‘Broken babies’: School defends teen thugs
A school principal has thrown his support behind the gang of thugs filmed savagely beating tradies during a wild rampage earlier this week.
The saga began on Tuesday, when two tradesmen arrived at SMYL Community College in Rockingham, southwest Perth, to fix a broken fire hydrant.
But soon after their arrival at the school for at-risk teens, a group of up to 10 students began surrounding the men and verbally abusing them, with footage of the incident livestreamed to Instagram.
The incident soon escalated, with around six teens seen throwing punches at the men while they are trapped in a corner, amid shouts of "bomb him, bomb that motherf …" and "keep going".
Teachers soon arrived in an attempt to break up the attack, but as the incident was unfolding, another teenager was seen smashing the front windscreen of the tradesmen's work vehicle after jumping on the bonnet and yelling "let's smash his car".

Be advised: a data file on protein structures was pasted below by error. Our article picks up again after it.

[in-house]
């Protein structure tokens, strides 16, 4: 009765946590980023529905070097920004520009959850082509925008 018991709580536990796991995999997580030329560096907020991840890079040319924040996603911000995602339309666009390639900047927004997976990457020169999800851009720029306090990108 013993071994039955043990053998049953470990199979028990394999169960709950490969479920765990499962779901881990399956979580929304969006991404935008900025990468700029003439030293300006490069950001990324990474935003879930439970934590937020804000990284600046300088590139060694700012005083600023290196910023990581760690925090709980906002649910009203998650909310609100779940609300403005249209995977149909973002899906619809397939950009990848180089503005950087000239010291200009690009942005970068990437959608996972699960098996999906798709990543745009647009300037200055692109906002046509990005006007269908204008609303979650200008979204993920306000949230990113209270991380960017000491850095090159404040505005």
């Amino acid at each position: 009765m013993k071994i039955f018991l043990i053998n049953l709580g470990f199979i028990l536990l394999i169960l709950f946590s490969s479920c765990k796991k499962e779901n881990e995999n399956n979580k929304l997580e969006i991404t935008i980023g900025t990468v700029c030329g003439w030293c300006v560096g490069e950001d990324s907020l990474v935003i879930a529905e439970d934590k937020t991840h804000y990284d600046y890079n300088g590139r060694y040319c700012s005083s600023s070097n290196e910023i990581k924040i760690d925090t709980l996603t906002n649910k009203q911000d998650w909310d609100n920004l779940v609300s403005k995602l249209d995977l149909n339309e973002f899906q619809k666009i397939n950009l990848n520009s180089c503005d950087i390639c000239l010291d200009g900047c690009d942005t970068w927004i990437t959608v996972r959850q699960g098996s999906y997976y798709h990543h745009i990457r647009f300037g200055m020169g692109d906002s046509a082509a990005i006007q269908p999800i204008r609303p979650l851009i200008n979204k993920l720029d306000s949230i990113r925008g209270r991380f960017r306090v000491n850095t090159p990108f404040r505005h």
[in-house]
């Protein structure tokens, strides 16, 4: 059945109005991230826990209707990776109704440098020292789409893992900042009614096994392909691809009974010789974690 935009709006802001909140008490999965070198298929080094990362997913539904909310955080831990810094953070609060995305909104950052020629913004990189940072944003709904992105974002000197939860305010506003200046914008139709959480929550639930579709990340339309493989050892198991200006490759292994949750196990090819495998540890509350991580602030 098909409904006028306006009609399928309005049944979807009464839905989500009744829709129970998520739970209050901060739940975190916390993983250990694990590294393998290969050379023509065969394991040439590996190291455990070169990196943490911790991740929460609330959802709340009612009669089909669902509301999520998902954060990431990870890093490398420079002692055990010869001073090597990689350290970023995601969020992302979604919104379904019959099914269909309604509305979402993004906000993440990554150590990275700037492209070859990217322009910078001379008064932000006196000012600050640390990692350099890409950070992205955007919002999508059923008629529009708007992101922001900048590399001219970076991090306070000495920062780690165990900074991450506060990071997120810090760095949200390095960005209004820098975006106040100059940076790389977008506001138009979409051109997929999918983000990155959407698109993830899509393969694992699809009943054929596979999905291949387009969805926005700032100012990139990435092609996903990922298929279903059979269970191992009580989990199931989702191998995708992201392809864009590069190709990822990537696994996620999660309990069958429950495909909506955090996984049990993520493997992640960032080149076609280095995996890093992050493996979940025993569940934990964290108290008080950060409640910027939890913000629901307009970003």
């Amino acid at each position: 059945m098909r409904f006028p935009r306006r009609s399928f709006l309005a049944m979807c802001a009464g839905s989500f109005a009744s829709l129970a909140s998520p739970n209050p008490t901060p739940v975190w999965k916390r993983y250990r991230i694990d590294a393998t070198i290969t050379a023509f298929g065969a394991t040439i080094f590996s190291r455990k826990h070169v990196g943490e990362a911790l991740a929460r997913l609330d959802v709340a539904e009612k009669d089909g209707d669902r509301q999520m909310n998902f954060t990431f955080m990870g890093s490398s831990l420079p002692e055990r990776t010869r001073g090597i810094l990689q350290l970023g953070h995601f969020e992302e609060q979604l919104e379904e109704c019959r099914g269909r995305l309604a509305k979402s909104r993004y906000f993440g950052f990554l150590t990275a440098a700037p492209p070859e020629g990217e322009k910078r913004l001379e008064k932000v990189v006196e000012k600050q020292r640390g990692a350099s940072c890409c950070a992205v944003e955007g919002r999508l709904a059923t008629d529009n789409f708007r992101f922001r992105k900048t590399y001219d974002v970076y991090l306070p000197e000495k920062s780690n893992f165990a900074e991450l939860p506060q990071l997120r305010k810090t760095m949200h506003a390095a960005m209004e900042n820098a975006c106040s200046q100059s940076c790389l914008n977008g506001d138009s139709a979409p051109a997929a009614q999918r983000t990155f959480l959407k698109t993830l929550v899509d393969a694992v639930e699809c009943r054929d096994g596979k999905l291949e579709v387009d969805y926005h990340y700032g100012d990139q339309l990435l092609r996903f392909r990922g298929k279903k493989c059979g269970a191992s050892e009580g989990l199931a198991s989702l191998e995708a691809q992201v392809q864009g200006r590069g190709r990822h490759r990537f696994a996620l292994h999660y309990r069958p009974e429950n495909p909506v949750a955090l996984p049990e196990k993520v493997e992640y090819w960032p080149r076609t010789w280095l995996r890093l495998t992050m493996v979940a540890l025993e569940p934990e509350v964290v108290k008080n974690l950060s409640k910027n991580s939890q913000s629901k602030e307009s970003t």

The attack made headlines across Australia and shocked the country - but despite the "appalling" violence, college director Sam Gowegati has defended the perpetrators, describing them as "broken babies" who needed help.
"The reason these kids are sent here is because they're disengaged from mainstream education," he told The West Australian.
"These kids are already vulnerable … and they do dumb stuff, that's why they're here, closed off in this area so we can manage that process."
Earlier this week, Mr Gowegati told The West Australian some students had been suspended following the brutal attack.
"It is an atypical event. We're just trying to figure out what happened and what triggered it," he told the publication.
"A number of students have been currently sent home to decide what their futures are going to be."
Mr Gowegati's comments come after the publication reported that some staff were so concerned by student behaviour that they were "petrified" of going to work, with one teacher telling The West Australian some staff were "scared for their lives".
According to the school's website, SMYL Community College aims to " provide an inclusive and supportive learning community that offers an alternative approach to education and training for young people aged 14 to 17 years of age who are at risk of missing out on opportunities due to their home life, health and other issues."
News.com.au contacted SMYL Community College and the Independent Education Union for comment.
Originally published as 'Broken babies': School defends teen thugs